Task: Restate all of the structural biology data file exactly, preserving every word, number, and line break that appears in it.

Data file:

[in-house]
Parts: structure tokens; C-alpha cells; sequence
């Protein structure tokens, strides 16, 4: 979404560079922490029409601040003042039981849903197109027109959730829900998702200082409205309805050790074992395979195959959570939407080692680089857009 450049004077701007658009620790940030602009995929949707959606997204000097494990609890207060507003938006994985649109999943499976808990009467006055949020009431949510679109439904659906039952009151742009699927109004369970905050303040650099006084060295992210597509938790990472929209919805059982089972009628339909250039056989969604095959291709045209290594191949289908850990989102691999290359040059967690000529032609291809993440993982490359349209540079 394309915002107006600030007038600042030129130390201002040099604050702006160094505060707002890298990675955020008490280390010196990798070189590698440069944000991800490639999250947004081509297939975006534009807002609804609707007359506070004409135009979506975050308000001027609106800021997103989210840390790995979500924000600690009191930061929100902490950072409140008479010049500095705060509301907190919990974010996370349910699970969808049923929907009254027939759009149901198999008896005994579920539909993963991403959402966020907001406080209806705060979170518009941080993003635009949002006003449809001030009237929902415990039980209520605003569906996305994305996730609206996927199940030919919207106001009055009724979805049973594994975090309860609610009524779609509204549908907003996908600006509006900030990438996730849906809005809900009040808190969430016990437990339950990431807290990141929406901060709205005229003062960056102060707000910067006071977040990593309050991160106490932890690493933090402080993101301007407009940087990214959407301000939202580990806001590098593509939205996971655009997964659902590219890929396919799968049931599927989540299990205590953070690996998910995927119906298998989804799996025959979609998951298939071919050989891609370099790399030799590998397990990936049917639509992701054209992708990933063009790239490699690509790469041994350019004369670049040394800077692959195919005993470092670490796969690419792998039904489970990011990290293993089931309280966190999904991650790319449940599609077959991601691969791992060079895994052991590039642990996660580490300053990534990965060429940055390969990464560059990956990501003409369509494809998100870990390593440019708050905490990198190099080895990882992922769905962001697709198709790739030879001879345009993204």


[in-house]
Parts: structure tokens; C-alpha cells; sequence
């Protein structure tokens, strides 16, 4: 979404560079922490029409601040003042039981849903197109027109959730829900998702200082409205309805050790074992395979195959959570939407080692680089857009 450049004077701007658009620790940030602009995929949707959606997204000097494990609890207060507003938006994985649109999943499976808990009467006055949020009431949510679109439904659906039952009151742009699927109004369970905050303040650099006084060295992210597509938790990472929209919805059982089972009628339909250039056989969604095959291709045209290594191949289908850990989102691999290359040059967690000529032609291809993440993982490359349209540079 394309915002107006600030007038600042030129130390201002040099604050702006160094505060707002890298990675955020008490280390010196990798070189590698440069944000991800490639999250947004081509297939975006534009807002609804609707007359506070004409135009979506975050308000001027609106800021997103989210840390790995979500924000600690009191930061929100902490950072409140008479010049500095705060509301907190919990974010996370349910699970969808049923929907009254027939759009149901198999008896005994579920539909993963991403959402966020907001406080209806705060979170518009941080993003635009949002006003449809001030009237929902415990039980209520605003569906996305994305996730609206996927199940030919919207106001009055009724979805049973594994975090309860609610009524779609509204549908907003996908600006509006900030990438996730849906809005809900009040808190969430016990437990339950990431807290990141929406901060709205005229003062960056102060707000910067006071977040990593309050991160106490932890690493933090402080993101301007407009940087990214959407301000939202580990806001590098593509939205996971655009997964659902590219890929396919799968049931599927989540299990205590953070690996998910995927119906298998989804799996025959979609998951298939071919050989891609370099790399030799590998397990990936049917639509992701054209992708990933063009790239490699690509790469041994350019004369670049040394800077692959195919005993470092670490796969690419792998039904489970990011990290293993089931309280966190999904991650790319449940599609077959991601691969791992060079895994052991590039642990996660580490300053990534990965060429940055390969990464560059990956990501003409369509494809998100870990390593440019708050905490990198190099080895990882992922769905962001697709198709790739030879001879345009993204």